Roman Polanski freed
Swiss authorities will not extradite him to U.S.
It’s back to Paris for Roman Polanski and back to square one in legal attempts to extradite the controversial auteur.
How viable the director’s film career remains is even more unclear.
Swiss authorities said early Monday that they will not extradite Polanski, 76, and that the director, wanted in the U.S. on a 1977 charge of sexually abusing a 13-year-old girl, is a free man.
But by the afternoon, Los Angeles County District Attorney Steve Cooley responded that though Switzerland refused to return the director to California for sentencing, extradition will be sought if he is arrested elsewhere.
“Our office complied fully with all of the factual and legal requirements of the extradition treaty and requests by the U.S. and Swiss Departments of Justice and State,” Cooley said. “We will discuss with the Department of Justice the extradition of Roman Polanski if he’s arrested in a cooperative jurisdiction.”
In her decision, Swiss Justice Minister Eveline Widmer-Schlumpf explained that her office decided not to extradite Polanski and that he can leave the country. Swiss police arrested Polanski in September on a request from U.S. prosecutors. After two months in jail, police transferred him to his chalet in Gstaad, where he remained under house arrest until Monday.
While there, he managed to put finishing touches on his movie “The Ghost Writer,” which was released in February. “Ghost Writer,” his first pic since 2005’s “Oliver Twist,” was released by Summit and grossed nearly $16 million domestically and $37 million overseas.
If Polanski crosses the border to his native France, he will be outside the reach of U.S. authorities be¬cause France does not extradite its citizens. The Swiss said a key factor in their decision was that U.S. authorities refused to provide confidential testimony about Polanski’s sentencing procedure in 1977-78.
“This was not about whether Mr. Polanski was guilty or not guilty,” Widmer-Schlumpf said, but whether there was sufficient evidence to justify extradition.
The Swiss ruled there wasn’t, in part because they did not have access to sealed testimony from the case’s original prosecutor, Roger Gunson. Polanski’s lawyers have argued that testimony showed that the late Judge Laurence Rittenband had agreed to sentence Polanski to a 90-day psychiatric evaluation and nothing more. Later, he allegedly changed his mind. In response, Polanski fled the U.S. for France.
The Swiss Justice Ministry asked for the sealed testimony but was turned down. Widmer-Schlumpf said without it, her office did not have “sufficient evidence to determine the facts of the case” and had to let Polanski go.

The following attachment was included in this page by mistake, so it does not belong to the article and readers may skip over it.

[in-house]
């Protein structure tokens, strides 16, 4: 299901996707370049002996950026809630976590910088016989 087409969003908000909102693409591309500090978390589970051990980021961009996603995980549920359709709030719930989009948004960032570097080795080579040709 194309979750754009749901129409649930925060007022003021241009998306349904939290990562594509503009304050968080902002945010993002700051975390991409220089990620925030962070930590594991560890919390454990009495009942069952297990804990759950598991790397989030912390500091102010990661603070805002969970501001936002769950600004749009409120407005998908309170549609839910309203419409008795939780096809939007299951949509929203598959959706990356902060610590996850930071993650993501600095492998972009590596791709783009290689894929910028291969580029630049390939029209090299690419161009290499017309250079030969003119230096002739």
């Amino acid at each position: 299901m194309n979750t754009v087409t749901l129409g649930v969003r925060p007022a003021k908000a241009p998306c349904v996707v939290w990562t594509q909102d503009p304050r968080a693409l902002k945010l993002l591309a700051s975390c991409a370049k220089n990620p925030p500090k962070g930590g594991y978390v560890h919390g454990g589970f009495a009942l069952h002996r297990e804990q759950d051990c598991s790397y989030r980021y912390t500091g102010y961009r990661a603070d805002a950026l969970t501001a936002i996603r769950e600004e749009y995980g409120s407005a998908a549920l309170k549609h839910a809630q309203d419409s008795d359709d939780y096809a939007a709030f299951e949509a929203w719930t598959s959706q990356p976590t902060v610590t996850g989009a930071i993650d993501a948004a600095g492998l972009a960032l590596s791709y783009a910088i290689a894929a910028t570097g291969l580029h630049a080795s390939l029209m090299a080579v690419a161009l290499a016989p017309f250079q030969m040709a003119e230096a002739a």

Polanski theoretically could sue the Swiss for damages related to his arrest and imprisonment. Widmer-Schlumpf, though, said that is unlikely.
Polanski is accused of drugging and raping a 13-year-old girl on March 10, 1977, during a modeling shoot at Jack Nicholson’s house. Although Polanski initially was indicted on six felony counts, including child molestation and rape by use of drugs, he pleaded guilty to only one count of unlawful sexual intercourse with a minor.
The Polanski case has split the international film industry. Prominent directors including Jean-Luc Godard, Bertrand Tavernier and Olivier Assayas signed a petition for his release as recently as during the Festival de Cannes in May, but just as many have called for his extradition.
Failure to extradite Polanski for sentencing is “a disservice to justice and other victims as a whole,” Cooley said. “To justify their finding to deny extradition on an issue that is unique to California law regarding conditional examination of a potentially unavailable witness is a rejection of the competency of the California courts. The Swiss could not have found a smaller hook on which to hang their hat.”
Before his arrest, Polanski was attached to adapt and direct Yasmina Reza’s Tony-winning play “God of Carnage.” The dark comedy, set in a Paris apartment, revolves around two sets of parents who meet to discuss a fight between their children. Polanski and Reza have been friends for 20 years.
Shortly after Polanski’s arrest, Reza said the project was deep in preproduction, with initial discussions on casting under way and shooting planned for early this year. James Gandolfini, Marcia Gay Harden, Jeff Daniels and Hope Davis starred in the original Broadway production. Other A-listers who have performed in the stage version of “Carnage” include Ralph Fiennes and Isabelle Huppert.
Polanski’s wife, actress Emmanuelle Seigner, said several months ago that the director continued to develop the project under house arrest.
Two years ago, Polanski was set to direct “Pompeii,” a big-budget adaptation of Robert Harris’ Roman Empire-era best-seller. The two co-wrote a screenplay before financing fell apart, and Harris and Polanski decided on a lower-budget adaptation of Harris’ police thriller “Ghost Writer.”
Harris has moved on with “Pompeii,” re-imagining the book as a miniseries to be produced by Sony Pictures TV, Ridley and Tony Scott’s Scott Free and Germany-based TV producer Tandem.
Polanski’s longtime agent, ICM head Jeff Berg, could not be reached for comment.
Scott Roxborough reported from Cologne, Germany; Elizabeth Guider reported from Los Angeles.
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